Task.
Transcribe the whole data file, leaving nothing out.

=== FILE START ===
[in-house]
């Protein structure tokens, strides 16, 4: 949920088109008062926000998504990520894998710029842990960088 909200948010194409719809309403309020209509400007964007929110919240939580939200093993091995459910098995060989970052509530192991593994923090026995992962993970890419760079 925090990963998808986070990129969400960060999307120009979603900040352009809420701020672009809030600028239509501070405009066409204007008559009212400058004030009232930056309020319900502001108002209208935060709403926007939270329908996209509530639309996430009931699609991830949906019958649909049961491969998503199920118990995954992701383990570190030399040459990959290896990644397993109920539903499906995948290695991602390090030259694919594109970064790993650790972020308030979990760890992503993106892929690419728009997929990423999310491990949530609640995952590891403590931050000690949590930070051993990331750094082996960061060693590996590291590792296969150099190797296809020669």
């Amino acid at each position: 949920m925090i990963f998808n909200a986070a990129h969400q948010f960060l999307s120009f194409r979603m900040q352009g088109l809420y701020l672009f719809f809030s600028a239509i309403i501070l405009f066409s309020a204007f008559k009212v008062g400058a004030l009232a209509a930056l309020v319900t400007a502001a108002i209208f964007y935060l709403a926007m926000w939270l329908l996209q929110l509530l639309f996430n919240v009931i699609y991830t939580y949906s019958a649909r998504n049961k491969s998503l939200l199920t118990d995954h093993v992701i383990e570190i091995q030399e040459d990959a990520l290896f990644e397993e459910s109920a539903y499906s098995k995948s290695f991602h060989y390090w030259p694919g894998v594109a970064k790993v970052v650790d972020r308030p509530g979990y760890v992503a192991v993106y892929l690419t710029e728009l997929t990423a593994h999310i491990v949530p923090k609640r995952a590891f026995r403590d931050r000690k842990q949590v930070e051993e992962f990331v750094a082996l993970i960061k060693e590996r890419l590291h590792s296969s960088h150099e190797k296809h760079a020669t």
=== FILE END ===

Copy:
[in-house]
């Protein structure tokens, strides 16, 4: 949920088109008062926000998504990520894998710029842990960088 909200948010194409719809309403309020209509400007964007929110919240939580939200093993091995459910098995060989970052509530192991593994923090026995992962993970890419760079 925090990963998808986070990129969400960060999307120009979603900040352009809420701020672009809030600028239509501070405009066409204007008559009212400058004030009232930056309020319900502001108002209208935060709403926007939270329908996209509530639309996430009931699609991830949906019958649909049961491969998503199920118990995954992701383990570190030399040459990959290896990644397993109920539903499906995948290695991602390090030259694919594109970064790993650790972020308030979990760890992503993106892929690419728009997929990423999310491990949530609640995952590891403590931050000690949590930070051993990331750094082996960061060693590996590291590792296969150099190797296809020669």
């Amino acid at each position: 949920m925090i990963f998808n909200a986070a990129h969400q948010f960060l999307s120009f194409r979603m900040q352009g088109l809420y701020l672009f719809f809030s600028a239509i309403i501070l405009f066409s309020a204007f008559k009212v008062g400058a004030l009232a209509a930056l309020v319900t400007a502001a108002i209208f964007y935060l709403a926007m926000w939270l329908l996209q929110l509530l639309f996430n919240v009931i699609y991830t939580y949906s019958a649909r998504n049961k491969s998503l939200l199920t118990d995954h093993v992701i383990e570190i091995q030399e040459d990959a990520l290896f990644e397993e459910s109920a539903y499906s098995k995948s290695f991602h060989y390090w030259p694919g894998v594109a970064k790993v970052v650790d972020r308030p509530g979990y760890v992503a192991v993106y892929l690419t710029e728009l997929t990423a593994h999310i491990v949530p923090k609640r995952a590891f026995r403590d931050r000690k842990q949590v930070e051993e992962f990331v750094a082996l993970i960061k060693e590996r890419l590291h590792s296969s960088h150099e190797k296809h760079a020669t």